Legendary coach won't let anything stop him
By JOEY KNIGHT
Published August 13, 2006
WESLEY CHAPEL - The baseball juices again are starting to percolate in his 63-year-old body.
Hours before attending a fall league organizational meeting Thursday, Frank Permuy guided a visitor through the baseball shrine - replete with autographed balls, framed photos, signed bats and collector's edition plates - in the converted den of his Lexington Oaks villa.
Before that, he spent roughly an hour pontificating on the issues - the gluttony of summer competition, the shameless move of players from one school to another - affecting the game locally. By month's end, he'll be overseeing fall tryouts and helping his staff sift through the personnel that will comprise his 23rd Cowboys team next spring.
"I can see his spirits starting to come back," longtime King coach and Permuy's counterpart Jim Macaluso said.
But less than three weeks ago, Permuy would've struggled mightily to make the walk from the dugout to the mound for a pitching change.
"I still feel winded," Permuy said from his living room Thursday morning. "They say the anesthesia really kicks your butt for a couple of months."
In a career still going strong well past his proverbial pitch count, nothing has brushed back Permuy with the force of that diagnosis - prostate cancer - this past spring.
Some semiannual blood work indicated a high prostate-specific antigen (PSA) count, signaling a disturbance to the organ. An ensuing battery of tests, however, revealed the cancer had remained mercifully isolated.
Doctors suggested that removing the prostate essentially would make Permuy cancer-free. Shortly thereafter, on July 20, he and Danae, his wife of nearly 20 years, made the short drive to Town & Country Hospital, where Permuy underwent a radical prostatectomy.
"It was pretty radical, all right," he said.
Locally, Permuy - who led Tampa Catholic to the Class 3A state title in 1982 and Gaither to the 5A state championship game two springs ago - is about as iconic as a high school baseball coach can get. He has won more than 500 games at the prep level, and he coached American Legion summer ball since the Johnson Administration.
In a 2005 interview with the Times, Cowboys senior Ryan Plate condensed Permuy's career into three not-so-overstated words: "He's a legend."
But in the solemn fraternity of prostate cancer patients, he's a statistic.
According to the American Cancer Society's Web site, prostate cancer is the second-most common type of cancer found in this country's male population, behind skin cancer. This year alone, more than 234,000 new cases are expected to be diagnosed.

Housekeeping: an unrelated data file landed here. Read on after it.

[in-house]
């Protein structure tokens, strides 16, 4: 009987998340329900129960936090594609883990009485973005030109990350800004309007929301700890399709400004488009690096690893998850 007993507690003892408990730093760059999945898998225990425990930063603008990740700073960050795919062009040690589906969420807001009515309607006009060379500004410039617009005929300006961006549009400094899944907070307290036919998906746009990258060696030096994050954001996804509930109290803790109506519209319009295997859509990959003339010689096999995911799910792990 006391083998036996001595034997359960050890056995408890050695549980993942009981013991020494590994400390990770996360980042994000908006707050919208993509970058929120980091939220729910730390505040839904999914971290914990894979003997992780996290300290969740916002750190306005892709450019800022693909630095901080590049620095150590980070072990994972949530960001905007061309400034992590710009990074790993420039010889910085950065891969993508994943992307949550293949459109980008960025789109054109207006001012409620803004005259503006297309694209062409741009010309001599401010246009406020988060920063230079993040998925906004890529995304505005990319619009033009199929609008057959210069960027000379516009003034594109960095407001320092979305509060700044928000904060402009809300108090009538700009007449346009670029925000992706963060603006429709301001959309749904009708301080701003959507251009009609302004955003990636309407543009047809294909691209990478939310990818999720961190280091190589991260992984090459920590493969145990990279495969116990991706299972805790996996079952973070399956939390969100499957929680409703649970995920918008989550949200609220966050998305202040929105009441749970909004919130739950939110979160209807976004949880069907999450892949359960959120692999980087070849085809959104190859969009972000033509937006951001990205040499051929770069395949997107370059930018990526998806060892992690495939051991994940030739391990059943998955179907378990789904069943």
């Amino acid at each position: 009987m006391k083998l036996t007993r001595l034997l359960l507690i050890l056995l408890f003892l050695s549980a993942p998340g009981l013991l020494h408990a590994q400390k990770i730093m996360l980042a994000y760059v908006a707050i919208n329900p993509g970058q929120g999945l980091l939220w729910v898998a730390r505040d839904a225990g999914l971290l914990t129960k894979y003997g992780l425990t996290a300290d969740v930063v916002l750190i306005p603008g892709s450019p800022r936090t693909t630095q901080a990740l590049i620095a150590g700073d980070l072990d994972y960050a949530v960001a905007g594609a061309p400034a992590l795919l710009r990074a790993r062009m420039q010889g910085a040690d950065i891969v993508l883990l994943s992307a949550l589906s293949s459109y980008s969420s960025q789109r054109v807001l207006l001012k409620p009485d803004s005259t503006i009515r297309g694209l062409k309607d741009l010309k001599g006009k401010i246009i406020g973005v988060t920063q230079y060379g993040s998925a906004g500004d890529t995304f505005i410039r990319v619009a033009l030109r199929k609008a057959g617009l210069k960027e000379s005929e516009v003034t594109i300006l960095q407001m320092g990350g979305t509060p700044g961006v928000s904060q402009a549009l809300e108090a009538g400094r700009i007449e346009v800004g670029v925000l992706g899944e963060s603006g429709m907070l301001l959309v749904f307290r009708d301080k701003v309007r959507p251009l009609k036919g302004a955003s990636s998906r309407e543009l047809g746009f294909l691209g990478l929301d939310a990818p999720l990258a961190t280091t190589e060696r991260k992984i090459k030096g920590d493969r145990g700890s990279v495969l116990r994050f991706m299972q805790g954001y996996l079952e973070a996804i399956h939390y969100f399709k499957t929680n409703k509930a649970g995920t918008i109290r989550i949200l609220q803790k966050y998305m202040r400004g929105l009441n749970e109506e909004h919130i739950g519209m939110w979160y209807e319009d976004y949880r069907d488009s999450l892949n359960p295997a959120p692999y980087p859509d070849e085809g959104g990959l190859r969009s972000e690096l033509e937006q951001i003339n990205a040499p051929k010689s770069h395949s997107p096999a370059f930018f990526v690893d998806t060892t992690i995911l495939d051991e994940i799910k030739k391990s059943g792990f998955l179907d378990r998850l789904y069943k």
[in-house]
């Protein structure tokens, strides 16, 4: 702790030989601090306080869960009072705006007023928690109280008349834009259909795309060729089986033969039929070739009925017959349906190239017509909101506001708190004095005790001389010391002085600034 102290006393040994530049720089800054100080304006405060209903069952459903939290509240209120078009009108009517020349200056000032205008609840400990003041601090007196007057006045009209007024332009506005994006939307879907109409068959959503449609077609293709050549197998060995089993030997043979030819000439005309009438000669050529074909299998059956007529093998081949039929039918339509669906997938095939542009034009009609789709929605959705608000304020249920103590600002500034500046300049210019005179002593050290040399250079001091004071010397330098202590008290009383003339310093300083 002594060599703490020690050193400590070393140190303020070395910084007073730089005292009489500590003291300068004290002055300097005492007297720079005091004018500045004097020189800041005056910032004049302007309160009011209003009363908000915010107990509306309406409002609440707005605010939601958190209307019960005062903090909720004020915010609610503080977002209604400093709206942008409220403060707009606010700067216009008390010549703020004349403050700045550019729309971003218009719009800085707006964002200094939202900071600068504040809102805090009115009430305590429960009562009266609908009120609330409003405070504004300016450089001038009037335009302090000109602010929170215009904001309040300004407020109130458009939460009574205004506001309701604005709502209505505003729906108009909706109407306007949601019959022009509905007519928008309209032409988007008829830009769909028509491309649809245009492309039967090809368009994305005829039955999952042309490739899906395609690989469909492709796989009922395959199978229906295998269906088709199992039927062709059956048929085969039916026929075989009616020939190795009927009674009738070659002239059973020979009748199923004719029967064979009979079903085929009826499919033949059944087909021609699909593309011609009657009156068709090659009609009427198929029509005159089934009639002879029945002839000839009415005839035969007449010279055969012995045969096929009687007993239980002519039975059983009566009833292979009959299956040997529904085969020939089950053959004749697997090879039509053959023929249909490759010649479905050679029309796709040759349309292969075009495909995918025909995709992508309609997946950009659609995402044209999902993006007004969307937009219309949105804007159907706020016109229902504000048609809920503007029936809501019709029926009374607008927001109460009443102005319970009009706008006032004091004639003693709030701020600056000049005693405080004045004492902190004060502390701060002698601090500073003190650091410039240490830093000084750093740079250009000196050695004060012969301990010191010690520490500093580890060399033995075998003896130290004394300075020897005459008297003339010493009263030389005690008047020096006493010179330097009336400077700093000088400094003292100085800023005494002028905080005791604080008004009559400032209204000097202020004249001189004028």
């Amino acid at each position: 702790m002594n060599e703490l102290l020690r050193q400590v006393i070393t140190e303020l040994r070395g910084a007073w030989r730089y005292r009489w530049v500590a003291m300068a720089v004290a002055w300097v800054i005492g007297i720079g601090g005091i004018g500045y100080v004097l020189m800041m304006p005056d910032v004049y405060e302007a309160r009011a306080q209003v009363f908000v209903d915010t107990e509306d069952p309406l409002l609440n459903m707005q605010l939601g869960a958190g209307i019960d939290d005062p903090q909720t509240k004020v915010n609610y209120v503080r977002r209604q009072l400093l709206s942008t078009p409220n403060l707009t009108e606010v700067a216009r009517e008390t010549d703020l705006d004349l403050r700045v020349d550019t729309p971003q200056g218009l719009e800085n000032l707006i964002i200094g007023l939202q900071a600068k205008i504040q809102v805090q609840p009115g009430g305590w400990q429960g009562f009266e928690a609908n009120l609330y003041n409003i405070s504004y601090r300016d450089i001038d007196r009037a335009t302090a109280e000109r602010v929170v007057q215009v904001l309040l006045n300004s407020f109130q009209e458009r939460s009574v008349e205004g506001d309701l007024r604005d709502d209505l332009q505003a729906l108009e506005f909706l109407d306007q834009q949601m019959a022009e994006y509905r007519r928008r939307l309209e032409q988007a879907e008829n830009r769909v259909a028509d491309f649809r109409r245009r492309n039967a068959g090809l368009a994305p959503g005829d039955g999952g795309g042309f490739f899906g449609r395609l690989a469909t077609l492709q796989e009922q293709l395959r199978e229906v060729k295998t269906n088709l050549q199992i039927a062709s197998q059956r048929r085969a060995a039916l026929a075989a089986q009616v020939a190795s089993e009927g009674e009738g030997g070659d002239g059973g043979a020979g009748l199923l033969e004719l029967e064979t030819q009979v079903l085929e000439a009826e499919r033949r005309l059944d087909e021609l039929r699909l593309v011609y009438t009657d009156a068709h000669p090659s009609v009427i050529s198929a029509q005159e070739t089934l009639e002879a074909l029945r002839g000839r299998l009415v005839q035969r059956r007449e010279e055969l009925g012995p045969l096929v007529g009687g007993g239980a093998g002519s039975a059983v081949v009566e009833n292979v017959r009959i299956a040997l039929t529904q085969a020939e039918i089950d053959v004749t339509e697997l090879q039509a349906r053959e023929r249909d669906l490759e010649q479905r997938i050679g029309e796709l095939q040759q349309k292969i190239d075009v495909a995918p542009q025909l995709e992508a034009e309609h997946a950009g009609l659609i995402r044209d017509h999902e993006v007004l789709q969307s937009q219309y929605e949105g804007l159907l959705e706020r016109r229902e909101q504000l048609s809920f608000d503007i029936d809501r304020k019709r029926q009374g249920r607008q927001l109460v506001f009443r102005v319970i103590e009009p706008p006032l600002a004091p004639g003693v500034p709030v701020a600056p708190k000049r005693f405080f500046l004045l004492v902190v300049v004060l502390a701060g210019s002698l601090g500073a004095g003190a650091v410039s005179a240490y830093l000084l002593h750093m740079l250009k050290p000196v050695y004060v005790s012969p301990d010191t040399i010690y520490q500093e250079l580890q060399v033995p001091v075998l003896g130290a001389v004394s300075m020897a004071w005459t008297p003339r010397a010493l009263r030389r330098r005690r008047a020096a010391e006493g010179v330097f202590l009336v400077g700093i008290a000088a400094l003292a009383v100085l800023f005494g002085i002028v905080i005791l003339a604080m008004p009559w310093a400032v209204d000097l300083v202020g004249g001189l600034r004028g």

Hence the reason Permuy is so forthcoming about his bout with the disease, which was accompanied by catheterization, bladder spasms and stomach discomfort. In some small way, he suggests, maybe his story will increase awareness.
To that end, he spares few details.
"Nobody tells you about the after (effects)," said Permuy, who underwent a state-of-the-art procedure - the da Vinci Prostatectomy - in which the surgeon controlled a series of robotic arms that actually did the work.
"Surgery's simple, nobody tells you you're going to have bladder spasms and pains in your stomach that won't go away."
Today, he and Danae walk about a mile around their neighborhood each evening. But initially, Permuy essentially was confined to the beige recliner in his living room.
Aggravating his post-operative discomfort was the fact he was prohibited from taking the medicine prescribed for his arthritic knees. Two days after returning home from surgery, Permuy had to return - in a wheelchair - to another doctor to have an inflamed knee drained.
Two days after that, he had to do it again.
"You're trying to recuperate from your surgery, and I'm getting home and icing my knees up," he said. "What (the knee medicine) does is, it can increase your bleeding and stuff. I said, 'I've got to get back on it, I don't care how much I bleed.' You don't realize how it's working for you until you stop taking it."
The bleeding has been suppressed, but Permuy's spirit still hemorrhages baseball. Though he retired as a teacher in May, he's staying put as Gaither's coach, with no thoughts of walking away.
"He's ready to go," Macaluso said. "We've talked from before the surgery, where I was like, 'You might want to take some time off.' But again, I think (baseball) really helps him to get his mind off it."
Indeed, what's a new lease on life for Frank Permuy if that life can't include baseball?
That would be radical.